Doug Rye, licensed architect and the popular host of the "Home Remedies" radio show
More on insulation
Foam is great but cellulose is still a favorite
The response from last month’s column has been amazing. I did not expect so many calls from folks who said their house had no insulation in the walls. Well, we are thrilled when we learn that the columns are giving you solutions to your energy efficiency problems.
My favorite call was from a lady in south central Arkansas. She asked who she could call to get the RetroFoam insulation for her house. Well, since I only knew one company in Arkansas that installed RetroFoam, I gave her the phone number of the one who helped us with the Electric Cooperatives of Arkansas’ home makeover last year.
Because she lives far from the company, I told her that I didn’t know if that company would be able to assist her. She said, “They have to because they have the answer to my problem. My walls are wet every winter and have been that way for years.”
I asked her several questions about the house and I am convinced that insulating the walls would solve her problem.
I feel certain that every person reading this column believes that insulation is important, but you may have questions about which kind to use, how much it costs and how much you need. So let’s take a closer look.
First, I want you to know that all insulation does not perform equally when the temperature is hot or cold outside the house. So, you immediately think to yourself, “That is when you need insulation, when it is hot or cold outside” and you are exactly right.
For many years I’ve been extolling the virtues of cellulose insulation and it remains a favorite of mine. I first learned about cellulose insulation, which is made from recycled newspapers, in the 1970s when I was working for the Farmers Home Administration (FmHA), overseeing construction of energy-efficient housing for low- and moderate-income families and senior citizens.
I learned about it from a builder in Mountain Home, Ark., who was using it to soundproof apartments. I decided to use it to soundproof FmHA-financed apartments and that’s when I found that it was also great for air insulation.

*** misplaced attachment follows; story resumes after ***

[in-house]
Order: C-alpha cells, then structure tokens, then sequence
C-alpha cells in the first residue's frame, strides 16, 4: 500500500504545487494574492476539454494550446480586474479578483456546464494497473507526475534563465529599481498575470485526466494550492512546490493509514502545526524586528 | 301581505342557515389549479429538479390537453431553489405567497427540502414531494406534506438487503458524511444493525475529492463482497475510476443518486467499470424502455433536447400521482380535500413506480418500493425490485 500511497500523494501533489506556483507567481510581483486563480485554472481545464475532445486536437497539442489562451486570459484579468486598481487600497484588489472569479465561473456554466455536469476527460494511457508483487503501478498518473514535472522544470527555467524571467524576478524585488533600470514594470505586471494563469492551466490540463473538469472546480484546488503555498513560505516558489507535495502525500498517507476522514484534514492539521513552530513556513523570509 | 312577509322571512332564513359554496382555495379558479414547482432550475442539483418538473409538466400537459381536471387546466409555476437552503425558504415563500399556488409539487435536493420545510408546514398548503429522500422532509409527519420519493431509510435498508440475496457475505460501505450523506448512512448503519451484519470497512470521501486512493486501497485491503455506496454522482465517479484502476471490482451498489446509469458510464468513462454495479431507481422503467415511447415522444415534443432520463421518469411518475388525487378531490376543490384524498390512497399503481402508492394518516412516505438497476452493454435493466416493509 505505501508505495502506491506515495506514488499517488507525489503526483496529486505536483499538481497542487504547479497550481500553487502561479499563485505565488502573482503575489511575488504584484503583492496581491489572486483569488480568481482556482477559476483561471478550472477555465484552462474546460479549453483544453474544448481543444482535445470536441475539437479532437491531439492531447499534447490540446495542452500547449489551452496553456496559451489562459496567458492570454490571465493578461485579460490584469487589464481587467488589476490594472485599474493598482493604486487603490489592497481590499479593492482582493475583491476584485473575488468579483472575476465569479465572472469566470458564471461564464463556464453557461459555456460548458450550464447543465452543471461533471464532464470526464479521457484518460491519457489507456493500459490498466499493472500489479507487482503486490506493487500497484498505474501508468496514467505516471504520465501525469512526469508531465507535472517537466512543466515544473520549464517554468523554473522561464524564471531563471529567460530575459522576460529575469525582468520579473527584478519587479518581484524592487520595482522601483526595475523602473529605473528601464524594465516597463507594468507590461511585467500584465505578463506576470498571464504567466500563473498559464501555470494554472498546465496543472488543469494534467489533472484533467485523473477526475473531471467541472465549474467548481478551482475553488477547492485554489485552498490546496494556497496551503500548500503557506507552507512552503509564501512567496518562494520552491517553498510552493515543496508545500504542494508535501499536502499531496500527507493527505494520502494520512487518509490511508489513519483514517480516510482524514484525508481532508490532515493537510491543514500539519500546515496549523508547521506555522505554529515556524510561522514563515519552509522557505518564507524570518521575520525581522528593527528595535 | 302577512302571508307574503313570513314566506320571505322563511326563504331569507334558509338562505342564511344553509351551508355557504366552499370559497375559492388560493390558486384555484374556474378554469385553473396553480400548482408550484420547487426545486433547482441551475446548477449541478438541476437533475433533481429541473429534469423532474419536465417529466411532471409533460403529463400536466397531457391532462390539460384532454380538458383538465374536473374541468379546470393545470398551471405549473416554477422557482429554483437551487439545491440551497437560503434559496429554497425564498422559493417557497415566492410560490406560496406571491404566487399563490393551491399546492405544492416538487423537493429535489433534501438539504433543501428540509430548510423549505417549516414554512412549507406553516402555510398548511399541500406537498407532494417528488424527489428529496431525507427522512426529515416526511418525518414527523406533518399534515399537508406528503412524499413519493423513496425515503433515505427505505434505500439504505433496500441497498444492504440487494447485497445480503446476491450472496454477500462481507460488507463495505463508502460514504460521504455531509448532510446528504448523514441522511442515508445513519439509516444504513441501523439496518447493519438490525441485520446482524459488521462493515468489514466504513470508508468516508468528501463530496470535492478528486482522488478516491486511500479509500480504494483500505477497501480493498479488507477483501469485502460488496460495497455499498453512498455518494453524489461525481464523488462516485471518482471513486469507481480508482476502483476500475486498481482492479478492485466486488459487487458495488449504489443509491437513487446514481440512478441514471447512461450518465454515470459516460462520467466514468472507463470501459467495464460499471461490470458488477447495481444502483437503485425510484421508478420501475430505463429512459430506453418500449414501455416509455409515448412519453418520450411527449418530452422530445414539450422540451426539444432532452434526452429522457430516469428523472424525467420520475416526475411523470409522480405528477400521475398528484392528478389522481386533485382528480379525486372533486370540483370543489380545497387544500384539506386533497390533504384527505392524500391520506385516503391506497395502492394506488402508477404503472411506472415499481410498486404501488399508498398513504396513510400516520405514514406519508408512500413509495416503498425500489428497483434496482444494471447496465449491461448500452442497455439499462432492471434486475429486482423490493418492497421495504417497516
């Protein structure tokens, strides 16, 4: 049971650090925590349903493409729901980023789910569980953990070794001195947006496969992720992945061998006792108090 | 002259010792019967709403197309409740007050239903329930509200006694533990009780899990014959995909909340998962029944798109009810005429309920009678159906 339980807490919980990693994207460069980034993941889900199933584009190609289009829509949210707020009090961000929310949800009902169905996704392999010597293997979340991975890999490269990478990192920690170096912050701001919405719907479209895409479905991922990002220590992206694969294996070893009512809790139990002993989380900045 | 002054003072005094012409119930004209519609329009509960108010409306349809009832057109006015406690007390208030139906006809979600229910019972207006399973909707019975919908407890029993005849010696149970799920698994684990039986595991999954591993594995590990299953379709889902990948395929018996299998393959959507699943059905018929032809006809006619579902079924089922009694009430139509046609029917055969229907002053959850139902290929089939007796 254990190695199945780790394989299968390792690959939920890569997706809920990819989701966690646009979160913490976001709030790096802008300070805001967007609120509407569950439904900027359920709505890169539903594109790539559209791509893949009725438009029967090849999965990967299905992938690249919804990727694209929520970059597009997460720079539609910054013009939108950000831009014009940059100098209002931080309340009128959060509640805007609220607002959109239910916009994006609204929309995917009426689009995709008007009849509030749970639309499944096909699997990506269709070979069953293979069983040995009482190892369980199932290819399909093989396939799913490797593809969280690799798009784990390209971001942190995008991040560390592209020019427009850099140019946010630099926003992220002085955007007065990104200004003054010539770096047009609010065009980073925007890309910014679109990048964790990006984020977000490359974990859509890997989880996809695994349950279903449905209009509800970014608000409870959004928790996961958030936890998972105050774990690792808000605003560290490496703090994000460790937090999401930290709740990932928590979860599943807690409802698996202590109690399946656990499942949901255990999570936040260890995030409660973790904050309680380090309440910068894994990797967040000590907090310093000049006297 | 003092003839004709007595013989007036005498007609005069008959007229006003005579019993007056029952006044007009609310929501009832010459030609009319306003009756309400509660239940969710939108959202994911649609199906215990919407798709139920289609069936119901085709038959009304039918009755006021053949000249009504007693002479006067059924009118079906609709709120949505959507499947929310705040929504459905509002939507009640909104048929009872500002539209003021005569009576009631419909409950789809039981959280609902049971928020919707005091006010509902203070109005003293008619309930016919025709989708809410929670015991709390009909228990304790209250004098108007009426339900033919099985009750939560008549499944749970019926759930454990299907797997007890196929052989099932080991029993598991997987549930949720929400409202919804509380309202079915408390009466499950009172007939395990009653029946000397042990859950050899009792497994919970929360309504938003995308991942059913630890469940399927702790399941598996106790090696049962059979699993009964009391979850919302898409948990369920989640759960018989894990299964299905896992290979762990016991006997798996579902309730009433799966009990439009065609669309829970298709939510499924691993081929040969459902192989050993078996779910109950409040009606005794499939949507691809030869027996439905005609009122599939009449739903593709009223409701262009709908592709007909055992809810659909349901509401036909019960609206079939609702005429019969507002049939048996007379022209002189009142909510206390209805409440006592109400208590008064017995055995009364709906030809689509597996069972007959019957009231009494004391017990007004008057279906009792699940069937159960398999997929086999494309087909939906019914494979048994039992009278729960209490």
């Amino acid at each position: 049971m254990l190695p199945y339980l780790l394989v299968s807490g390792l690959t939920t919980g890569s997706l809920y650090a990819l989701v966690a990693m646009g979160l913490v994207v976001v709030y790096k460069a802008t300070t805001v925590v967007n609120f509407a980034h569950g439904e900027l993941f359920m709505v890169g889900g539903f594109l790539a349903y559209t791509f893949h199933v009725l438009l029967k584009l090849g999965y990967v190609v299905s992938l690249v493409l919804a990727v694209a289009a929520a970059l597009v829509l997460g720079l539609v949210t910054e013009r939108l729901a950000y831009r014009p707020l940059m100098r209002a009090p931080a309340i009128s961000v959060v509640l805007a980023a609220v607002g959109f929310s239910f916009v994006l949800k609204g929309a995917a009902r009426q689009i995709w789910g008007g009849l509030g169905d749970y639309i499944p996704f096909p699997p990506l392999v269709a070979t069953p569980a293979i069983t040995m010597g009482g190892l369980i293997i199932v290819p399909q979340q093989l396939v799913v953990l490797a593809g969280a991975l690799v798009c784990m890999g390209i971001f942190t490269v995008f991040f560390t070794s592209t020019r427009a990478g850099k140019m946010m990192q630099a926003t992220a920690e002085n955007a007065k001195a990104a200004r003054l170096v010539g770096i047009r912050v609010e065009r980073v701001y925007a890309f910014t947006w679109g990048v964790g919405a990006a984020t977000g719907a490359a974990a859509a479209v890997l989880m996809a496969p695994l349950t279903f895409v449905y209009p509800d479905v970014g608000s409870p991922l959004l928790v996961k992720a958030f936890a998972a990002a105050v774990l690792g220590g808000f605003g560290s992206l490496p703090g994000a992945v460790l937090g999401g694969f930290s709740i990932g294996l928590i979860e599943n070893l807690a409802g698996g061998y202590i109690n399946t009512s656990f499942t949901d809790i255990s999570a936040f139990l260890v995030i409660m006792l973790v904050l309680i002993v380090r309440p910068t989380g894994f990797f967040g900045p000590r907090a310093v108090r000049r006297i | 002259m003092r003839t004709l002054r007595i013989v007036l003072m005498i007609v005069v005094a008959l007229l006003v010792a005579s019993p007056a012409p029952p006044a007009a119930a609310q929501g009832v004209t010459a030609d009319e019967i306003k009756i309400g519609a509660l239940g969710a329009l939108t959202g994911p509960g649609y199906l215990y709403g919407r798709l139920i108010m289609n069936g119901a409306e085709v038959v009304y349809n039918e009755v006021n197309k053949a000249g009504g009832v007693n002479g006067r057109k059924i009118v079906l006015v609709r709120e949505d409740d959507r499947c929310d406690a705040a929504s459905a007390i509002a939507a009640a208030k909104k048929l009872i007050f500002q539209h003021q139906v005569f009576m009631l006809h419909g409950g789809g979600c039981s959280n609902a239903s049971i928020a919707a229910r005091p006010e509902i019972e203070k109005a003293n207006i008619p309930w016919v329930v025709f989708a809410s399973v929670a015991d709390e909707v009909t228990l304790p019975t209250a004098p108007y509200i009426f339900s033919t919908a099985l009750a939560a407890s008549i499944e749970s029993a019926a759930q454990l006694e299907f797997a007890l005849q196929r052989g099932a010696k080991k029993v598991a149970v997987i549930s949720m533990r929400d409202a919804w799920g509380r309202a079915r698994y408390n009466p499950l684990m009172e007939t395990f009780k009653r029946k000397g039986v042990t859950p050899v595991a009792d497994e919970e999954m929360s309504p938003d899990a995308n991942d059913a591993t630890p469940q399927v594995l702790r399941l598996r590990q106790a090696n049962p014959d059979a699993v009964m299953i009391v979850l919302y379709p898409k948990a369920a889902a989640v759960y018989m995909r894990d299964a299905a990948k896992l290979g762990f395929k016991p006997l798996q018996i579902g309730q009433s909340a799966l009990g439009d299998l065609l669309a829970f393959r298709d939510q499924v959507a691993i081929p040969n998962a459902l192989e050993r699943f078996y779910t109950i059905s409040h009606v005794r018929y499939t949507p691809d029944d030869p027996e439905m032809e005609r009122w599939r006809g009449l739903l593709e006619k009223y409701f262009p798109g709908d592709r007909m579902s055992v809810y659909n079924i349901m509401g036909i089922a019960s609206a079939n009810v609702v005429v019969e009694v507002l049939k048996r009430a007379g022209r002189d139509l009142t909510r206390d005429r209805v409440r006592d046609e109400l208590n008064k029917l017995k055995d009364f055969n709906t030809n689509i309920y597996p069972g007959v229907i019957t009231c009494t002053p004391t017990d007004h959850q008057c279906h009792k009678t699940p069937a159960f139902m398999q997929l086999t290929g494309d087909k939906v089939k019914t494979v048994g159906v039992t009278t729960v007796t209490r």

By metering many of the apartments and houses we built, I saw that the utility bills were always at least 20 percent less on structures insulated with cellulose. Because it works so well and is affordable, the use of cellulose insulation has mushroomed in recent years.
So, how do you use it? For existing homes, it may be feasible to spray dry cellulose in your walls. This can be done by simply drilling two-inch holes in the walls (sometimes interior, sometimes exterior) and spraying the cellulose through those holes, which can be easily patched when you are done. As for your attic, it is totally feasible in most cases to add cellulose insulation to any existing insulation you may have.
My rule of thumb is that when you are finished, you should have a minimum of 12 inches total of attic insulation. For example, if you have six inches now, add six more inches.
If your house is pier and beam with a crawl space, you can spray cellulose or foam insulation on the interior of the perimeter foundation wall. This will prevent pipes from freezing, loss of ductwork heat and the floors of your home will stay warmer in the winter.
Insulation is a very important part of energy efficiency, and because it will still be hot when you receive the next Illinois Country Living, and cold weather will be just around the corner, I will complete the Insulation Course 101 in September. In that issue, we will take a greater look at foam insulation.
Until then, stay cool.
Doug Rye, the “Doctor of Energy Efficiency-the King of Caulk and Talk” can be heard on several different Illinois radio stations. Or you can go to his Web site at www.dougrye.com, e-mail him at firstname.lastname@example.org, or call 888-Doug-Rye or 501-653-7931. You can also sign up for a free newsletter and order his “how to” videotapes.
For those who enjoy podcasts, you can simply visit the iTunes store and enter “Doug Rye’s Home Remedies” in the search window. You can listen to Doug anytime on your computer, iPod or smart phone.
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